- Allan Hunter
- 14 September 2015
Timely and poignant Georgian Civil War drama from Zaza Urushadze
It has been a long, patient wait for the UK release of Georgian director Zaza Urushadze’s Oscar-nominated Tangerines but it has been worth it. Set in 1992 during the war between Georgia and Abkhaz separatists, it unfolds in a small village in which simple acts of individual kindness illuminate the great folly of conflict.
As others have fled a country torn apart by civil war, Estonian immigrant farmers Ivo (a wise, weary Lembit Ulfsak) and his neighbour Margus (Elmo Nüganen) have remained in their village to harvest one last tangerine crop. When a fight breaks out in front of their home, they give shelter to Chechen mercenary Ahmed (Giorgi Nakashidze) who appears to be the lone survivor. Later, they discover that gravely wounded Georgian soldier Niko (Mikheil Meskhi) is still alive and he is also given shelter. When an individual is in pain and distress, the instinct is to offer help but their actions bring the wider feud right under their own roof. Ivo sets the rules of their confinement and gradually these sworn enemies start to find some common understanding.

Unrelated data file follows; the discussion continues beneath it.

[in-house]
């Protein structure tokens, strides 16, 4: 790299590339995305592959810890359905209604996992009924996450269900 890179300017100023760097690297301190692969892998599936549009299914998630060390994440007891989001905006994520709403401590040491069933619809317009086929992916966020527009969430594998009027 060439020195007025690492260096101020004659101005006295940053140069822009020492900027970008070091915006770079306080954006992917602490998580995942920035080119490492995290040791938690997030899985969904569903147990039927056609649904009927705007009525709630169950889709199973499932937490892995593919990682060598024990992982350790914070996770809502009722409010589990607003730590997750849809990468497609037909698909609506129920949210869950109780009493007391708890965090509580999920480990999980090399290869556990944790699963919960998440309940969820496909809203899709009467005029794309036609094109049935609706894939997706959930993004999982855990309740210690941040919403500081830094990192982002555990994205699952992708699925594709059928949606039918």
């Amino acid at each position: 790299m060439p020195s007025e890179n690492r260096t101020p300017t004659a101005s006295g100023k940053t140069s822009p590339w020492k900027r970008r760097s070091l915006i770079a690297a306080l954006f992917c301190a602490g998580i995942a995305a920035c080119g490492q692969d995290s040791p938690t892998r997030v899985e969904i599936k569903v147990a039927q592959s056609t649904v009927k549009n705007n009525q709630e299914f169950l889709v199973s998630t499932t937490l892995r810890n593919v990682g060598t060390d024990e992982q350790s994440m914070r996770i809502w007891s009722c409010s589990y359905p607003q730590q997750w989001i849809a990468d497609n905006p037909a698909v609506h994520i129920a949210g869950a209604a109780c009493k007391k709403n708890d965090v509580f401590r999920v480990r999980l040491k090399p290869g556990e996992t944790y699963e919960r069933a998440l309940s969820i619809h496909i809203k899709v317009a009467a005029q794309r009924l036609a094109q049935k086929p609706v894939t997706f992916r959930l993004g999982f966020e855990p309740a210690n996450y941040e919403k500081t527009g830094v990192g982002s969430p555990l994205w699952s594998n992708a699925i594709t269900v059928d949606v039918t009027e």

Tangerines has been beautifully photographed by Rein Kotov – from the green landscapes to the candlelit glow of treacly interiors that adds to the melancholy air. This is a film that mines the profoundest truths from the simplest of stories and underlines the sheer absurdity of the situation. It is a thoughtful morality tale, handled with delicacy and precision. It also contains moments of great joy and hope as it reflects the way heightened emotions can shift from hatred to hilarity in a heartbeat. Given everything that has been happening across Europe this past summer, it couldn’t be a more timely or poignant film.
Selected release from Fri 18 Sep.